Google Acquires OCLC, World Domination Near Total


Posted On Apr 1 2007 by

What do you get when the 800-pound gorilla mates with the elephant in the room? Well, it looks as though you might just get the OCLC division of Google, Inc. The Mountain View, California, search giant has announced that it will acquire 100% of OCLC, the library cooperative based in Dublin, Ohio. The news was reported today on the ALA TechSource blog.

GoogleLibrary

Screenshot provided by ALA Techsource
The news should come as a shock to the library community, which has waffled for several years between loathing their supposed competition and acquiescing to Google’s leading position in the search market. On the other hand, libraries should be rejoicing at the implied value that Google has placed on the fruits of library labor.

Details of the deal are sketchy, and an official press release has not been issued. The real surprise would have to be the compliance of OCLC’s Board of Trustees in making such a deal. While I could not reach any of them on a weekend, I was able to reach a few friends and colleagues in Ohio.

Ralph LeVan, senior research scientist for OCLC, expressed confidence that OCLC research staff would “rejuvenate the fledgling full-text division in Mountain View.”

Jay Jordan could not be reached for comment from his reportedly remote location somewhere in the Caribbean, but Mike Teets, vice president for Global Product Architecture said, “The staff who will remain with the OCLC division are pretty excited about moving someplace with sunshine.”

Chip Nilges, yet another V.P. at the library powerhouse, was more reflective, saying only, “I wonder what they’re gonna do with this old mausoleum.”

A source at Google who did not want to be identified said, “We’re looking forward to finally having enough librarians on staff to catalog all those web pages.” What does “tongue-in-cheek” sound like over the phone?

Frankly, I don’t know what to make of all this. The combination of Google’s full-text initiatives with OCLC’s century’s worth of metadata could make for some interesting products. Throw in the companies that OCLC has acquired over the last few years, and you could have the foundation for GoogleILS, GoogleResolver, GoogleERM, GoogleSelfcheck, or simply GoogleLibrary. Lipstick, wig, and heels on a pig.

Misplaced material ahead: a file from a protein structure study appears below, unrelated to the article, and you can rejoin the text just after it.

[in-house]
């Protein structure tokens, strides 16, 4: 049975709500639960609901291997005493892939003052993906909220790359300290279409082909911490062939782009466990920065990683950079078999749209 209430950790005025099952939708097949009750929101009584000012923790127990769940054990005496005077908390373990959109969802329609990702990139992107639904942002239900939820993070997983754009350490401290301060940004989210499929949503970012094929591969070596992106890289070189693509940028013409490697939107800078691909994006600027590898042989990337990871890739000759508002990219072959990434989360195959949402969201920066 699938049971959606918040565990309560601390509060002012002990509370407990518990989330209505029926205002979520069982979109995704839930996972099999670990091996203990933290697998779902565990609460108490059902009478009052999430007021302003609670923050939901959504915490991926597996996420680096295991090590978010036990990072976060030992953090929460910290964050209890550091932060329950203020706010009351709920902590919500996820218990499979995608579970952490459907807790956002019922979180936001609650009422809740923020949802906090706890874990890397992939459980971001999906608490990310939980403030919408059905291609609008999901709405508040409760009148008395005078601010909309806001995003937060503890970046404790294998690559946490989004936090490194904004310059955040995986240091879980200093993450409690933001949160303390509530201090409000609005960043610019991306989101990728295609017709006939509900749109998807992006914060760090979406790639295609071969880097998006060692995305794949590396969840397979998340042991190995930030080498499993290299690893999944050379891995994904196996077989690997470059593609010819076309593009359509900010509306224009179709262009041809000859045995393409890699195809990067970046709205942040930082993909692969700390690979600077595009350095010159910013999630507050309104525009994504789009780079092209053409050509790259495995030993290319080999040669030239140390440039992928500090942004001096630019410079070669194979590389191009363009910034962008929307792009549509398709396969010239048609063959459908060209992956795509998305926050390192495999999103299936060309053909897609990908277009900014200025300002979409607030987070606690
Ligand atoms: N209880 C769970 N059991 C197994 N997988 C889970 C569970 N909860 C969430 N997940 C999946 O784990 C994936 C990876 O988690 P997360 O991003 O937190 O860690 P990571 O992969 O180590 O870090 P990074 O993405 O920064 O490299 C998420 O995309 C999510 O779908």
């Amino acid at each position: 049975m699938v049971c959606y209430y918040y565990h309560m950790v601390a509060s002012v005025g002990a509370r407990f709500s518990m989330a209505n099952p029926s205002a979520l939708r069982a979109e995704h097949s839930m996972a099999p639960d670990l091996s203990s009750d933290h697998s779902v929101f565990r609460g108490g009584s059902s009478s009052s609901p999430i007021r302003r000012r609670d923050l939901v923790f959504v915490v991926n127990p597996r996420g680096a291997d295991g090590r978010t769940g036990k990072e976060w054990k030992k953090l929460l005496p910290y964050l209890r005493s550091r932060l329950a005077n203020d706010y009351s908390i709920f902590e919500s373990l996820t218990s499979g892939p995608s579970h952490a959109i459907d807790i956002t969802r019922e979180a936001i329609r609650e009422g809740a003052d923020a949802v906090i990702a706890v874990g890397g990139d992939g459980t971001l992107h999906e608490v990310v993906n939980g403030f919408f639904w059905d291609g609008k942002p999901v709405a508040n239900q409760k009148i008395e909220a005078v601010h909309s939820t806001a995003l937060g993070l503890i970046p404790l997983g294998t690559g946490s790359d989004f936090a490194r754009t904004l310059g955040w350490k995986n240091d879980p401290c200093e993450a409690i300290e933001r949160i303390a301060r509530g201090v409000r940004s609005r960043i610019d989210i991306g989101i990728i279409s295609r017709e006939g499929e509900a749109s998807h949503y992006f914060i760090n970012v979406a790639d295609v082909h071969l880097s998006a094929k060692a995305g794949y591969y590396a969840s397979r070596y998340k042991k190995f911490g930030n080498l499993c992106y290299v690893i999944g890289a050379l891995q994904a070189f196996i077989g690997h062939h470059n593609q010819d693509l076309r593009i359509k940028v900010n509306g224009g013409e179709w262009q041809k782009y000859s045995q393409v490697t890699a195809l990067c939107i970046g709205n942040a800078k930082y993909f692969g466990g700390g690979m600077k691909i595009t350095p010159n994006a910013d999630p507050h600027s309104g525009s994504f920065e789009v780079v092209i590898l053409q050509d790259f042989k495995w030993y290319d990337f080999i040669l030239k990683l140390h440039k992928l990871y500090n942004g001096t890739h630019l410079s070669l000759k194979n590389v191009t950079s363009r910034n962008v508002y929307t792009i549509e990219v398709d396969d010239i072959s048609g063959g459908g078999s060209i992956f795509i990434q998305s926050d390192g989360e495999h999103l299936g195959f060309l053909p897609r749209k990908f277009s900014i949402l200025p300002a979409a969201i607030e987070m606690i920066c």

“I suppose your father lost his job to a robot. I don’t know, maybe you would have simply banned the internet to keep the libraries open.”
—Bruce Greenwood to Will Smith in the movie I, Robot

The board has not gone public yet, but other well-known librarians are already starting to react. Susan Gibbons, associate dean at the University of Rochester Libraries, commented, “When you really stop to think about it, [the acquisition] was inevitable. Just imagine the improvements that Google will be able to make to its search algorithms by mining all of OCLC’s holdings data.”

Roy Tennant echoed Gibbons with some added impatience. “What took them so long?” he said when I reached him in California late last night. “How could any company that purports to ‘provide access to the world’s information’ do it without libraries?” added Tennant. “Or at least, how could they do it without getting all our stuff?”

Rumors and predictions of Google’s steady takeover have been around a while…I just thought it would take longer for them to go after libraries like this. One question I still have is “Where’s our cut?” I was thinking about the billion-dollar stock deal that YouTube got and felt a little jealous. A fool and his money are soon parted, but lucky to get together in the first place. A fool and his senses may never even pass each other in the hallway.

 

[This post originally appeared as part of American Libraries’ Hectic Pace Blog and is archived here.]

Last Updated on: August 30th, 2016 at 1:38 pm, by Andrew K. Pace


Written by Andrew K. Pace


4 responses to “Google Acquires OCLC, World Domination Near Total

  1. Wow — that even eclipses the news that SirsiDynix are going to partner with the Evergreen open source developers to create the new OPAC for “Rome”!

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